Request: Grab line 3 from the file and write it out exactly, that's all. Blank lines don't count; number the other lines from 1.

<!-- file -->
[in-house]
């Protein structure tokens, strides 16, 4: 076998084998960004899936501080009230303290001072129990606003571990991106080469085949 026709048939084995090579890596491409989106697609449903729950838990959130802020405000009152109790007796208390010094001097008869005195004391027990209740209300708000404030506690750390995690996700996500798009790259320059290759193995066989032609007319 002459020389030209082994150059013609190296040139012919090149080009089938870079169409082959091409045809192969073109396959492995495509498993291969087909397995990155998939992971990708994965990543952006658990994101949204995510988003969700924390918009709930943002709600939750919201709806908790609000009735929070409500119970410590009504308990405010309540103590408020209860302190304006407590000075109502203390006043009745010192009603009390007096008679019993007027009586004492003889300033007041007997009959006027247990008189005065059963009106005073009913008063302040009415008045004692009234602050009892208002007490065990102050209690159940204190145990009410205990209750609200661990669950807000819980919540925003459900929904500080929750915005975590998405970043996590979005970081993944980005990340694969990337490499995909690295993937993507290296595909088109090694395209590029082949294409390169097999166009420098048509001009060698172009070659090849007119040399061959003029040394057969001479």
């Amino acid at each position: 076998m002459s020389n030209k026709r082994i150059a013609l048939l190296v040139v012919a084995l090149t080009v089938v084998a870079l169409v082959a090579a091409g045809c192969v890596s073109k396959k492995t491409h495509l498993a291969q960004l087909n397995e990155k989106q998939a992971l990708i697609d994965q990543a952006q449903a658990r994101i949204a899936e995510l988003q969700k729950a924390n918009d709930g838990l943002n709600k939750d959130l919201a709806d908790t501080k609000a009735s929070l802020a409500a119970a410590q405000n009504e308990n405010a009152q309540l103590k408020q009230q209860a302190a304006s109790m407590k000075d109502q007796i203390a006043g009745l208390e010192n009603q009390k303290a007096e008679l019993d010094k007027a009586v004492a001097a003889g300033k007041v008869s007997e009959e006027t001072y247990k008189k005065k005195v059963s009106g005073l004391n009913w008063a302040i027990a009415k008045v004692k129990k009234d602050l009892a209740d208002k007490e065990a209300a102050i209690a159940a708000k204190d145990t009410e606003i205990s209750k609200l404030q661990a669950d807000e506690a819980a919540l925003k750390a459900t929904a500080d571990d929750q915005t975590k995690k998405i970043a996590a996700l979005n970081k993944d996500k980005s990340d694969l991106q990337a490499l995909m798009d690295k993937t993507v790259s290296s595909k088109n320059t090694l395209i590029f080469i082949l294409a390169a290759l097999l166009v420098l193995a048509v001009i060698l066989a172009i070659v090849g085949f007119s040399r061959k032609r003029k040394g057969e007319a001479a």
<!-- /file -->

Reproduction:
């Amino acid at each position: 076998m002459s020389n030209k026709r082994i150059a013609l048939l190296v040139v012919a084995l090149t080009v089938v084998a870079l169409v082959a090579a091409g045809c192969v890596s073109k396959k492995t491409h495509l498993a291969q960004l087909n397995e990155k989106q998939a992971l990708i697609d994965q990543a952006q449903a658990r994101i949204a899936e995510l988003q969700k729950a924390n918009d709930g838990l943002n709600k939750d959130l919201a709806d908790t501080k609000a009735s929070l802020a409500a119970a410590q405000n009504e308990n405010a009152q309540l103590k408020q009230q209860a302190a304006s109790m407590k000075d109502q007796i203390a006043g009745l208390e010192n009603q009390k303290a007096e008679l019993d010094k007027a009586v004492a001097a003889g300033k007041v008869s007997e009959e006027t001072y247990k008189k005065k005195v059963s009106g005073l004391n009913w008063a302040i027990a009415k008045v004692k129990k009234d602050l009892a209740d208002k007490e065990a209300a102050i209690a159940a708000k204190d145990t009410e606003i205990s209750k609200l404030q661990a669950d807000e506690a819980a919540l925003k750390a459900t929904a500080d571990d929750q915005t975590k995690k998405i970043a996590a996700l979005n970081k993944d996500k980005s990340d694969l991106q990337a490499l995909m798009d690295k993937t993507v790259s290296s595909k088109n320059t090694l395209i590029f080469i082949l294409a390169a290759l097999l166009v420098l193995a048509v001009i060698l066989a172009i070659v090849g085949f007119s040399r061959k032609r003029k040394g057969e007319a001479a």